• Spirit of the Century – Spirit is a pulp lover’s heaven. Players are Centurions, people with special abilities or resources who are fighting for truth and justice. ‘Part of the setting is created in character generation; all characters have ten free-form aspects that have an effect on the game and on the world. Each sotc-220character gains two aspects from their background, two from what they did in the Great War, and a further two from the stories that would make up an imaginary novel about their life before the game started. They then get a further four aspects by guest starring in two of the other PCs’ novels for two aspects apiece.’ It is seeped in pulp atmosphere and is so very good.
  • Icons – This is the best superhero rpg I’ve played. It is very fun and really feels like you are playing a comic book.
  • The Day After Ragnorok – more pulpy goodness. This time it’s post-apocalyptic with a twist.”Mighty-thewed barbarians and grim mercenaries roam the desolate plains of Ohio. Giant snakes, and those who worship them, DAR_FATECore_Shopify_1_1024x1024prowl the ruins of St. Louis. Pirates battle the Japanese invaders in the South China Sea. Bold British agents, equipped with experimental bio-technology, thwart the insidious infiltration of Stalin’s humanzees. Sky-raiders strike from hidden bases in the Sahara, deros skulk in South American caverns, and the Texas Rangers fight electrical death worms to save Los Alamos.Kenneth Hite (Adventures into DarknessTrail of Cthulhu) presents a world of savage swords and rocket men, of were-serpents and war-apes, from Australia’s battered Empire to the proud city-state of Chicago.And across it all lies the trillion-ton corpse of the Midgard Serpent, killed by Truman’s atomic fire but still poisoning the Earth with every night that passes. Welcome to the world at the end of the world. Welcome to… THE DAY AFTER RAGNAROK.”
     My rpg group is currently in the midst of a campaign in this setting. It’s really, really good.

1. It’s a tie. Fiasco & Dread.

I can’t decide between these two. Each is SO VERY GOOD. And so different from each other. First is Fiasco.web_fiasco

Fiasco is a GM-less game by Jason Morningstar. Jason is a super fantastic designer who thinks outside the box. In Fiasco, players build relationships between each other using dice and playsets. Playsets are scenario suggestions and helps for building game. Fiasco is very open. Players can go where ever they and the game take them. This leads to some VERY interesting and often hilarious games. Fiasco is described as ‘making your own Cohen Brothers movie’.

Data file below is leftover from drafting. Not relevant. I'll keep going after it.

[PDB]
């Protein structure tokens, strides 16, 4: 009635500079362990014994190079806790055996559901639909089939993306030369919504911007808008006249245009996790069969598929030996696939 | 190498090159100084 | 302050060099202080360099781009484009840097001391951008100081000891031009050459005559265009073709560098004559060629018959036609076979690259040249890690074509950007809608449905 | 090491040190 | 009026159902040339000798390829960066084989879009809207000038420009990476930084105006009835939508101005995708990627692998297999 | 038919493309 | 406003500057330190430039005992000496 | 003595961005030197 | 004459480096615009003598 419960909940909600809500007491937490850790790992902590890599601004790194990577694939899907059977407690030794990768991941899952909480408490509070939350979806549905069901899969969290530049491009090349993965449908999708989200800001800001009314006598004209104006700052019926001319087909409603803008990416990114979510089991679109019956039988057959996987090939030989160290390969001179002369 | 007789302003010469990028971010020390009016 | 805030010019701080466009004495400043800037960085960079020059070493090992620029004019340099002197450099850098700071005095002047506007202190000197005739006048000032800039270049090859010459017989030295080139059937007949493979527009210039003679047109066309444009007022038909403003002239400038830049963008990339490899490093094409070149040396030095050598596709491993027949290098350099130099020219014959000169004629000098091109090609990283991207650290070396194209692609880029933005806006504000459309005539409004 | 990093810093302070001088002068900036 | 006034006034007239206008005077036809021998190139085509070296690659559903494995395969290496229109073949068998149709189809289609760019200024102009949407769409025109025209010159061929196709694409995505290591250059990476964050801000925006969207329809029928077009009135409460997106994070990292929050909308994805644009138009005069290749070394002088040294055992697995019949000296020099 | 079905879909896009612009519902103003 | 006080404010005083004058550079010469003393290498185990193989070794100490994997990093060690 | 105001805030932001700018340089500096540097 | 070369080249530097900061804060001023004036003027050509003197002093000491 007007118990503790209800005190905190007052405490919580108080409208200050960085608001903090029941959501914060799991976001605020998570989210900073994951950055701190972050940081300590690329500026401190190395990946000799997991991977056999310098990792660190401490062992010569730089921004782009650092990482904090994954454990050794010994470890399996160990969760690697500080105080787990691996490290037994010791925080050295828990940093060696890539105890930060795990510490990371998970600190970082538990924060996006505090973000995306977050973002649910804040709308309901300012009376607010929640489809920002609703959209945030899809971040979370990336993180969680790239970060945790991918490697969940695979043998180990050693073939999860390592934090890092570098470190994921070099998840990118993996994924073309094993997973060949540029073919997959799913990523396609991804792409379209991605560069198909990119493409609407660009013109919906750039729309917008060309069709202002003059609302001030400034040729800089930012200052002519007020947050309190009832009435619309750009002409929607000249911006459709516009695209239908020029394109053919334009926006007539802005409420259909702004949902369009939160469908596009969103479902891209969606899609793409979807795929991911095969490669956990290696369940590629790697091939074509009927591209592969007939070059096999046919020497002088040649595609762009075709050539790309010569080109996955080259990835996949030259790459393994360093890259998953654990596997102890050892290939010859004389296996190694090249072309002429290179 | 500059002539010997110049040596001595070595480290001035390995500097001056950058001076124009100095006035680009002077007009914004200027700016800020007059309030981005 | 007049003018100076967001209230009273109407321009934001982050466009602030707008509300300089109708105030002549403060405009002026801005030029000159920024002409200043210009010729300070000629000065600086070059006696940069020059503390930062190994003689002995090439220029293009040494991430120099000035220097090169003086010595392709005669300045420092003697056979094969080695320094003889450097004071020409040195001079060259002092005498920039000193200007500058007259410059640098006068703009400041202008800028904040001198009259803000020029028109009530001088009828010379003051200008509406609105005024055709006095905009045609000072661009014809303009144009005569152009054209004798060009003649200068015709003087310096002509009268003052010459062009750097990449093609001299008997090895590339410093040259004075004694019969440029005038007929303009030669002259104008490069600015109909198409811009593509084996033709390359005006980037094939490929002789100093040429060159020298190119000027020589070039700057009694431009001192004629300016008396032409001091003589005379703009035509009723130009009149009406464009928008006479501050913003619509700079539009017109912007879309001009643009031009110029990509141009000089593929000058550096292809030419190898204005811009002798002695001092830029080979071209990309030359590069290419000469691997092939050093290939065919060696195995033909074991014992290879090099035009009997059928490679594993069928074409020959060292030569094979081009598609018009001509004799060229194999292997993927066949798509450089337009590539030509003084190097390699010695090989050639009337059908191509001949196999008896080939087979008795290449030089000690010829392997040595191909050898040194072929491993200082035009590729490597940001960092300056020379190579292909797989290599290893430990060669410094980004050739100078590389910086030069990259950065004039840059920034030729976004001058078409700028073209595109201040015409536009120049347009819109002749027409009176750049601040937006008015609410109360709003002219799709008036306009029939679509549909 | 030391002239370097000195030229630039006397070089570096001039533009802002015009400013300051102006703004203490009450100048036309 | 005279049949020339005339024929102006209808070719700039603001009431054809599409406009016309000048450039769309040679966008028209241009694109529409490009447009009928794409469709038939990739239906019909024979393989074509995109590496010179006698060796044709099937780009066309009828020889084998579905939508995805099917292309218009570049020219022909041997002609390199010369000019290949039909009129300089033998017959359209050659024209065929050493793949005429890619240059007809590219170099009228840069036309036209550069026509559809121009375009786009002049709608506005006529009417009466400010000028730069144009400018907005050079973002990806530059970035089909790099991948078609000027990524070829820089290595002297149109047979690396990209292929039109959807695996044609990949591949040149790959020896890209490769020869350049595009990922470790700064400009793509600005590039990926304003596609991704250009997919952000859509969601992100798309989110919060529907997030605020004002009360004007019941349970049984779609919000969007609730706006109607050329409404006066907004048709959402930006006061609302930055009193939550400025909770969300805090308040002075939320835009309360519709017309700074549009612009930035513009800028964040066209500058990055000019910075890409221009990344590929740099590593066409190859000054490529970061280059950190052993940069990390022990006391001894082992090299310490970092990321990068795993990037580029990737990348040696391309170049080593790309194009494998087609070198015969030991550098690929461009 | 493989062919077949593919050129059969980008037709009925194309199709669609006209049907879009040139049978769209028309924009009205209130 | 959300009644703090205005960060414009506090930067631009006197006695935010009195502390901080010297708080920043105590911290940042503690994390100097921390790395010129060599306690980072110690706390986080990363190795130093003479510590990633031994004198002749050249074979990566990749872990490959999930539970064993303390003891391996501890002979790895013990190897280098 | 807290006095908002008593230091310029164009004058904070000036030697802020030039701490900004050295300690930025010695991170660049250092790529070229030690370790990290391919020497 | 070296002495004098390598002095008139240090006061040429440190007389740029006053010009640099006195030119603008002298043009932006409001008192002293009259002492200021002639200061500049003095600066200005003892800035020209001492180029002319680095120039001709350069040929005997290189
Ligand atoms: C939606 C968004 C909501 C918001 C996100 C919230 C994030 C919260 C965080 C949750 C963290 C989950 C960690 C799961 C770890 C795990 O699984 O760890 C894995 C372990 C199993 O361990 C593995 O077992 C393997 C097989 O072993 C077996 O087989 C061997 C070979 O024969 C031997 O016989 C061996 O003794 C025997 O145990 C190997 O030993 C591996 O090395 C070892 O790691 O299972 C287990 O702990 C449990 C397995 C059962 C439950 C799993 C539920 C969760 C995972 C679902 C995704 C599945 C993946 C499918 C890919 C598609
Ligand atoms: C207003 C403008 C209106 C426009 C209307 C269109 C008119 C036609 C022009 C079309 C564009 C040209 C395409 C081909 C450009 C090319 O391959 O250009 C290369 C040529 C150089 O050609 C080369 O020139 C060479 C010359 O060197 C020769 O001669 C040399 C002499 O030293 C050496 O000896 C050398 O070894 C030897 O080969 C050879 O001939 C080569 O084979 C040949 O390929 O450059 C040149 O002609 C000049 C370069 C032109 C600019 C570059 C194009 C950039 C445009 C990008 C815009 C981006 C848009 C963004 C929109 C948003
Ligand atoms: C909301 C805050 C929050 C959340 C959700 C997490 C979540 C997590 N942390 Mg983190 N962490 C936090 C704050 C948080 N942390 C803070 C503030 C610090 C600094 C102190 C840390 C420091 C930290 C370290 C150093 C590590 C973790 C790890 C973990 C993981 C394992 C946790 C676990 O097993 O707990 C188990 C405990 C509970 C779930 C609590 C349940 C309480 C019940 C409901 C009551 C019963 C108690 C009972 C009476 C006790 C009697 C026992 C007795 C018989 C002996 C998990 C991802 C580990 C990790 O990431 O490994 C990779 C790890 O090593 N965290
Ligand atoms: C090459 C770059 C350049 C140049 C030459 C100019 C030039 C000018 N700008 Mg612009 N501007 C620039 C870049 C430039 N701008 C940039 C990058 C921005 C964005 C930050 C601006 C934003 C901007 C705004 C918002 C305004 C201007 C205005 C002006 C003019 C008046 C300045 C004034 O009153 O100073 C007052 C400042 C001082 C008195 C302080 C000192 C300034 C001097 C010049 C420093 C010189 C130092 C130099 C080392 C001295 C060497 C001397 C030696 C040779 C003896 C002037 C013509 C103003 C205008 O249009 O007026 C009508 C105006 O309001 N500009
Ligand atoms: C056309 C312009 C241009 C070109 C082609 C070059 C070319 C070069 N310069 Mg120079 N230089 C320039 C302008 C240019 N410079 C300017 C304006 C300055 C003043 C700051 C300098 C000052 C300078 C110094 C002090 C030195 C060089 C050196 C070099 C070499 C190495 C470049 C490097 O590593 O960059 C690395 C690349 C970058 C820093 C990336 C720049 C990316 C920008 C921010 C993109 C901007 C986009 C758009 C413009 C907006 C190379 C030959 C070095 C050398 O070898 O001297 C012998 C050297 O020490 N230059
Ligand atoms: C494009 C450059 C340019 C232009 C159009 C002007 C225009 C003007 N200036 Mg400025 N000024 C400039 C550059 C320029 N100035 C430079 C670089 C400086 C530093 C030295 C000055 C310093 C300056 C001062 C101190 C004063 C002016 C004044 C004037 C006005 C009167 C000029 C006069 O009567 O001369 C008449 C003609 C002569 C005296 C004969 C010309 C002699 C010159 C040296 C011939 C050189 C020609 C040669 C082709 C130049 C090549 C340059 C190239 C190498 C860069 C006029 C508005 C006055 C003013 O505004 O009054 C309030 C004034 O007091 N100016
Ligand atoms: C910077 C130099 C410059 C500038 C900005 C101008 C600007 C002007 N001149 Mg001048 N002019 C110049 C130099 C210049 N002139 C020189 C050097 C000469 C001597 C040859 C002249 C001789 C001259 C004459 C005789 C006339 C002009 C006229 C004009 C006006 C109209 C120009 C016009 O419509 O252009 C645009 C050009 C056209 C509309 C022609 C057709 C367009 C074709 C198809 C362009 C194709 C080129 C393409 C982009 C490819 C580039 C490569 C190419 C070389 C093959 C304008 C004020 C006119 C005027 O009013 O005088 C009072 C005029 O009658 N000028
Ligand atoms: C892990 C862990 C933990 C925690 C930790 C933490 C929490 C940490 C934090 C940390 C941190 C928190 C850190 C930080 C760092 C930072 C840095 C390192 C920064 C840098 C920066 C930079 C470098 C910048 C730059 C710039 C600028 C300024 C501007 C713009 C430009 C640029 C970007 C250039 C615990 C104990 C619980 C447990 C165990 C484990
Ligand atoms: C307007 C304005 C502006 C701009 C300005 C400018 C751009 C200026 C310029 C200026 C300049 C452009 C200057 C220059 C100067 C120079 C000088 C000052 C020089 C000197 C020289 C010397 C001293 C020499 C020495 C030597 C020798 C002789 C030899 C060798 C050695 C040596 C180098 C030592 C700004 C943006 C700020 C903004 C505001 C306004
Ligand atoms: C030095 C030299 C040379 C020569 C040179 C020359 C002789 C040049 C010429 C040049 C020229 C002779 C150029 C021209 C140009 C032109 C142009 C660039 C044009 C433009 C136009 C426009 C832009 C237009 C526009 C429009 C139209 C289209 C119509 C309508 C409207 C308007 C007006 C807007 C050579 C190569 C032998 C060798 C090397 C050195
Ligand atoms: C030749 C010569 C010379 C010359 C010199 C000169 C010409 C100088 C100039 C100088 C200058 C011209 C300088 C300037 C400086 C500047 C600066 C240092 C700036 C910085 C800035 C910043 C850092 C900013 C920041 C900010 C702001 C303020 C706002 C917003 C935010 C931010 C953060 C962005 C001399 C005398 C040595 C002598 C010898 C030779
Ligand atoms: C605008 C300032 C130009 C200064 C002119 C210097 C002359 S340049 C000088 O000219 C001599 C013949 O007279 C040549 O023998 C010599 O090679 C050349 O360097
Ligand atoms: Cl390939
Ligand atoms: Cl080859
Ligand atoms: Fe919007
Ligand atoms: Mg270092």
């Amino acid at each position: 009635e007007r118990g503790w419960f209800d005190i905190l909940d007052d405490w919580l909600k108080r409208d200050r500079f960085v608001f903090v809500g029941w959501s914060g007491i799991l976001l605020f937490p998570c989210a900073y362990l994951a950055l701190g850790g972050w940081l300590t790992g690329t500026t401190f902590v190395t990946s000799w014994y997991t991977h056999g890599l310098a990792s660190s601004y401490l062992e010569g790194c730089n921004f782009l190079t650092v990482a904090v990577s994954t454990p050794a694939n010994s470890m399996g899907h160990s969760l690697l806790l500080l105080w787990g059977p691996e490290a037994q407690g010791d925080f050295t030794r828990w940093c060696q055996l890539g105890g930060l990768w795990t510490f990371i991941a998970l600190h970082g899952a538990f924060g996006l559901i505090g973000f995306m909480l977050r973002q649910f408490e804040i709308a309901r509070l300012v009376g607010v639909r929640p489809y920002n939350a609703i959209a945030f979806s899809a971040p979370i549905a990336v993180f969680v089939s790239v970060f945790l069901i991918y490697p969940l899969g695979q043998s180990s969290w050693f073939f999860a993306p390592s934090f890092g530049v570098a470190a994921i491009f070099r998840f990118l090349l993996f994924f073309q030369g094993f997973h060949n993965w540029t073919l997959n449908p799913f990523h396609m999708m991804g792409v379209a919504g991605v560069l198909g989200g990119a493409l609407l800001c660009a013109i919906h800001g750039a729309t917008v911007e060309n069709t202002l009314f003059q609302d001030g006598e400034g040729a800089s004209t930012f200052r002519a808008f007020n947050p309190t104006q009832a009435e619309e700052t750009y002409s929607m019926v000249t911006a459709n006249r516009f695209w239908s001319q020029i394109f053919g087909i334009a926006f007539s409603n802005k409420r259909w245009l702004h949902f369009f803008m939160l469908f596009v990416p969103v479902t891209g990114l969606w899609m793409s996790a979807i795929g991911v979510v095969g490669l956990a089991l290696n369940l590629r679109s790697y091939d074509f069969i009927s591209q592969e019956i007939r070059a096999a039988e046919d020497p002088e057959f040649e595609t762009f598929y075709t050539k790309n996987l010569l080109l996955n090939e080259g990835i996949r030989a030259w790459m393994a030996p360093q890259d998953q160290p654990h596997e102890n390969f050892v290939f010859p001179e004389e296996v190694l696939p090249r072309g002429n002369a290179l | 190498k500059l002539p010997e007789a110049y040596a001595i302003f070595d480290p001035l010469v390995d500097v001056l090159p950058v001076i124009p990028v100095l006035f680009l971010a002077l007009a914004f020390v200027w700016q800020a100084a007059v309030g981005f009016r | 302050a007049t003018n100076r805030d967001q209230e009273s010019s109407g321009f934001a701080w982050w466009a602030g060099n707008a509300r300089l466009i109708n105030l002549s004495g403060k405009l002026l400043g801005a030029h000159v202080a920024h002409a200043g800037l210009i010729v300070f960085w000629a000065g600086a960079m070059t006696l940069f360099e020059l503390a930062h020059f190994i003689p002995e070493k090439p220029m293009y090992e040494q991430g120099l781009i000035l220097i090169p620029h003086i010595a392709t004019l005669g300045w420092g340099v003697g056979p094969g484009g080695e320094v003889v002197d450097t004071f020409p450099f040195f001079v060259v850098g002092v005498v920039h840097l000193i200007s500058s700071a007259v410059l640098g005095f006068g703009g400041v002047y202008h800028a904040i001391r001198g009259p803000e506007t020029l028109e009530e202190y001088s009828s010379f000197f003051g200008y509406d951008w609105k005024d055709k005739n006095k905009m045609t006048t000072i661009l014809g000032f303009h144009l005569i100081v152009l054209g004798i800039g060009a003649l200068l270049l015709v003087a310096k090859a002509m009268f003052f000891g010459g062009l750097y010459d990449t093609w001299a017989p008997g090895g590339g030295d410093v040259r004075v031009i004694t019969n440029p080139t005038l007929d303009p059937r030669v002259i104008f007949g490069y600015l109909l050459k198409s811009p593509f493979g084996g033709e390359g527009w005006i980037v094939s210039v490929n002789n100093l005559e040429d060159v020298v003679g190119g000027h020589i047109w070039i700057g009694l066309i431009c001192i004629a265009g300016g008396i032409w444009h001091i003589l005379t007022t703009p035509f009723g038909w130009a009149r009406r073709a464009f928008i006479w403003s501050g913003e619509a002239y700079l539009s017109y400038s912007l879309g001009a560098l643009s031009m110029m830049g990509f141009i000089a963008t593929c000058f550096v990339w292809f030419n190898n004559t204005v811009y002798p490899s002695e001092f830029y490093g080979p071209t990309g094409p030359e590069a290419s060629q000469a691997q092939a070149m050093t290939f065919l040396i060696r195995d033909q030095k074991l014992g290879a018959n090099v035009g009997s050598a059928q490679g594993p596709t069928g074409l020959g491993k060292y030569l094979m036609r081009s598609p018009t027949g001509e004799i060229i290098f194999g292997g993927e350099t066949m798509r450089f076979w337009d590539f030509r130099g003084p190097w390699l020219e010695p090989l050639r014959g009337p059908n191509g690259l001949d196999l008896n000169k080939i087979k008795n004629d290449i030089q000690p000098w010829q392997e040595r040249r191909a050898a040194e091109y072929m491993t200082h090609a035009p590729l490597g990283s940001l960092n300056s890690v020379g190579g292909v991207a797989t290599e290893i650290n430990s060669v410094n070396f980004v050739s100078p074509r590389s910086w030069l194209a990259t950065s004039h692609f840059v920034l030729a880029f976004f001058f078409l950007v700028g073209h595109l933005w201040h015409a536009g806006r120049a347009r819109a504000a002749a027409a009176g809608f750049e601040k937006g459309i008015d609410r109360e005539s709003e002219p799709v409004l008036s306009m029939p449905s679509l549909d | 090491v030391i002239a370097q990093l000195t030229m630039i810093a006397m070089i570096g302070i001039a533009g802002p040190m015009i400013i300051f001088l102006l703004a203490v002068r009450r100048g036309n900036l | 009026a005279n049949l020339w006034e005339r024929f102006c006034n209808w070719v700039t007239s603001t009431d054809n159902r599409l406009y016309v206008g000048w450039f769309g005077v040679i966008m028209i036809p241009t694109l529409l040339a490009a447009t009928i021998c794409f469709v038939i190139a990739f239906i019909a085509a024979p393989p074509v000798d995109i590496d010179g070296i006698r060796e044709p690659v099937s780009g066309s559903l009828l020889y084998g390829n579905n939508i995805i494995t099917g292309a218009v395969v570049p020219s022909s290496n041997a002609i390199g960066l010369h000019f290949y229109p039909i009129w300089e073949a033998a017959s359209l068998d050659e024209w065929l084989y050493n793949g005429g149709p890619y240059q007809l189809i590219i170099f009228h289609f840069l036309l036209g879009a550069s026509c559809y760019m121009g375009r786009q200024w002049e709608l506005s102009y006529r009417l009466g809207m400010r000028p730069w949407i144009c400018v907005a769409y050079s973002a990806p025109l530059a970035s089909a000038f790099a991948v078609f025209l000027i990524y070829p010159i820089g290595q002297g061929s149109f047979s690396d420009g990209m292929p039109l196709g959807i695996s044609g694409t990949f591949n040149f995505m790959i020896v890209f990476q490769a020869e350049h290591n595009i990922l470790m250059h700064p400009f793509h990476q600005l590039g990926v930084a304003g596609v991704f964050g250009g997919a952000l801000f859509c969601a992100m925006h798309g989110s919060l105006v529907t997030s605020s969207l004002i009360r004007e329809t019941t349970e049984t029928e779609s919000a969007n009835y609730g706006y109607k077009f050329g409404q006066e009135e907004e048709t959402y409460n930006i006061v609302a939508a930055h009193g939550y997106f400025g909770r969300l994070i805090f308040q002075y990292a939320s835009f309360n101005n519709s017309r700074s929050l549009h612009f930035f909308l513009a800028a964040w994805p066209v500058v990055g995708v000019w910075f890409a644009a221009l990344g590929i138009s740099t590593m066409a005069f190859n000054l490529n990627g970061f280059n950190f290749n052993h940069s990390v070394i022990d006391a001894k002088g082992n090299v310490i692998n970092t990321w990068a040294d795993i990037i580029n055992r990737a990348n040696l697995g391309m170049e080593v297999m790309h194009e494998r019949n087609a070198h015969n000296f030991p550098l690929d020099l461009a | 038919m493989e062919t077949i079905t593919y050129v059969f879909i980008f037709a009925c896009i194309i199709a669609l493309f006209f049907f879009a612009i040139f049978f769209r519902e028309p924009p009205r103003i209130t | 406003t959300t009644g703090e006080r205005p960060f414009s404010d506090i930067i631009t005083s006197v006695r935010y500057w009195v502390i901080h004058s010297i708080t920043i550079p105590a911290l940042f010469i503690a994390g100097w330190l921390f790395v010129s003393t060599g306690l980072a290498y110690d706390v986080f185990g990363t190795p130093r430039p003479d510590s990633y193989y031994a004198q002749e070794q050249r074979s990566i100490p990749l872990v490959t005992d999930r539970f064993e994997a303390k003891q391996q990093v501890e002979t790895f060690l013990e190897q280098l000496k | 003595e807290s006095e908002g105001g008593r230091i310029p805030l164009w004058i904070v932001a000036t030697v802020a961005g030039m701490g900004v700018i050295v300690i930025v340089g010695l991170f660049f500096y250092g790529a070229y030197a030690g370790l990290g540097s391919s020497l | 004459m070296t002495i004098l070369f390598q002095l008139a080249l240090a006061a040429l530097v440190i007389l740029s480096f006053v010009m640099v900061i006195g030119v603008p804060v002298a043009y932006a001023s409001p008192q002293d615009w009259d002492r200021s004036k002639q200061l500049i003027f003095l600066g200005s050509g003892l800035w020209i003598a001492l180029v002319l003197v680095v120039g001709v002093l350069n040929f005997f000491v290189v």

Now Dread. The one with the Jenga tower. Yeah. It uses a Jenga tower for conflict resolution. Awesome. Dread is a horror role playing game. The GM gives the players questionnaires, set in scenarios, to answer about their characters. The answers inform the GM about those characters so that he can tailor the story to them. Scenarios range from Alien-like space horror to The Walking Dead types. Dread coverAnd anything a GM can think of. The game teaches the GM how to build scenarios and run them to great effect. Back to the Jenga tower and conflict resolution. When ever a character has a decision or a choice, he and the GM set the stakes and the player pulls a block. If the tower does not fall, the character succeeds. If it falls, the character is ‘written’ out of the game. Dread is the perfect horror rpg. Horror games should be filled with tension and, well, dread. The Jenga tower does this perfectly. This game is dripping with tension created by that tower. Dread games are nerve-wracking. It is so good.

That’s it – my top rpgs. I hope you will look into each of them. And tell me about your favorites below in the comments section.